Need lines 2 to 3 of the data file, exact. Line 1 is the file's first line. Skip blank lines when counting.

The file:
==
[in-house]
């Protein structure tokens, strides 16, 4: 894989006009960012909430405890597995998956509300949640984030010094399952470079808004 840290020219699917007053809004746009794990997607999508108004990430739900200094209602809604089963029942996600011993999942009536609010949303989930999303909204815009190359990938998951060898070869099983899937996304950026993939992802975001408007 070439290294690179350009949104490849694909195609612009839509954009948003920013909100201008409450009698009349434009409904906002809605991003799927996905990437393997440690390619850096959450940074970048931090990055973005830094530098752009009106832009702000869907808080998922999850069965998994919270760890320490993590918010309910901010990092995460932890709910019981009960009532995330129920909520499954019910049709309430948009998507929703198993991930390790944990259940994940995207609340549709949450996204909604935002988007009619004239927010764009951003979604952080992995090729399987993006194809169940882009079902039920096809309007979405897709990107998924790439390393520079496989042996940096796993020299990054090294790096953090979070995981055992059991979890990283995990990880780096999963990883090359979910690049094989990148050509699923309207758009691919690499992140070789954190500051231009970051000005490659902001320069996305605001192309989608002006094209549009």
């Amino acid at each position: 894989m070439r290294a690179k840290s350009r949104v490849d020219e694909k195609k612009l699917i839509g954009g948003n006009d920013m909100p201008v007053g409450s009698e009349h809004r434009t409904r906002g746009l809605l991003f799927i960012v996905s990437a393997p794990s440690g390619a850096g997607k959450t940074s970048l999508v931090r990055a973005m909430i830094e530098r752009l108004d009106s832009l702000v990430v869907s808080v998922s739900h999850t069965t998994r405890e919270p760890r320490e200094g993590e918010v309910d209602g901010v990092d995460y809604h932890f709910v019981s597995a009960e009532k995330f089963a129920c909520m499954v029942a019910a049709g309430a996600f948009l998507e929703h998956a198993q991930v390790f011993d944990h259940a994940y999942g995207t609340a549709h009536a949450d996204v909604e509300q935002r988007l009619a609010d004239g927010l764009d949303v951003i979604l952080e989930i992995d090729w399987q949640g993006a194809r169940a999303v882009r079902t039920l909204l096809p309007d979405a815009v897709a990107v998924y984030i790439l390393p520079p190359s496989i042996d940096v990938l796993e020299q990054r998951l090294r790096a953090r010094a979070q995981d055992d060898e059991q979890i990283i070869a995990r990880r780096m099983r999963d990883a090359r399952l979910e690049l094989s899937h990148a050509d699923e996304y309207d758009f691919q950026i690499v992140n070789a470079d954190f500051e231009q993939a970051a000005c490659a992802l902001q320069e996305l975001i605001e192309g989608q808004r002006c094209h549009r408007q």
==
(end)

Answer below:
């Protein structure tokens, strides 16, 4: 894989006009960012909430405890597995998956509300949640984030010094399952470079808004 840290020219699917007053809004746009794990997607999508108004990430739900200094209602809604089963029942996600011993999942009536609010949303989930999303909204815009190359990938998951060898070869099983899937996304950026993939992802975001408007 070439290294690179350009949104490849694909195609612009839509954009948003920013909100201008409450009698009349434009409904906002809605991003799927996905990437393997440690390619850096959450940074970048931090990055973005830094530098752009009106832009702000869907808080998922999850069965998994919270760890320490993590918010309910901010990092995460932890709910019981009960009532995330129920909520499954019910049709309430948009998507929703198993991930390790944990259940994940995207609340549709949450996204909604935002988007009619004239927010764009951003979604952080992995090729399987993006194809169940882009079902039920096809309007979405897709990107998924790439390393520079496989042996940096796993020299990054090294790096953090979070995981055992059991979890990283995990990880780096999963990883090359979910690049094989990148050509699923309207758009691919690499992140070789954190500051231009970051000005490659902001320069996305605001192309989608002006094209549009």
């Amino acid at each position: 894989m070439r290294a690179k840290s350009r949104v490849d020219e694909k195609k612009l699917i839509g954009g948003n006009d920013m909100p201008v007053g409450s009698e009349h809004r434009t409904r906002g746009l809605l991003f799927i960012v996905s990437a393997p794990s440690g390619a850096g997607k959450t940074s970048l999508v931090r990055a973005m909430i830094e530098r752009l108004d009106s832009l702000v990430v869907s808080v998922s739900h999850t069965t998994r405890e919270p760890r320490e200094g993590e918010v309910d209602g901010v990092d995460y809604h932890f709910v019981s597995a009960e009532k995330f089963a129920c909520m499954v029942a019910a049709g309430a996600f948009l998507e929703h998956a198993q991930v390790f011993d944990h259940a994940y999942g995207t609340a549709h009536a949450d996204v909604e509300q935002r988007l009619a609010d004239g927010l764009d949303v951003i979604l952080e989930i992995d090729w399987q949640g993006a194809r169940a999303v882009r079902t039920l909204l096809p309007d979405a815009v897709a990107v998924y984030i790439l390393p520079p190359s496989i042996d940096v990938l796993e020299q990054r998951l090294r790096a953090r010094a979070q995981d055992d060898e059991q979890i990283i070869a995990r990880r780096m099983r999963d990883a090359r399952l979910e690049l094989s899937h990148a050509d699923e996304y309207d758009f691919q950026i690499v992140n070789a470079d954190f500051e231009q993939a970051a000005c490659a992802l902001q320069e996305l975001i605001e192309g989608q808004r002006c094209h549009r408007q």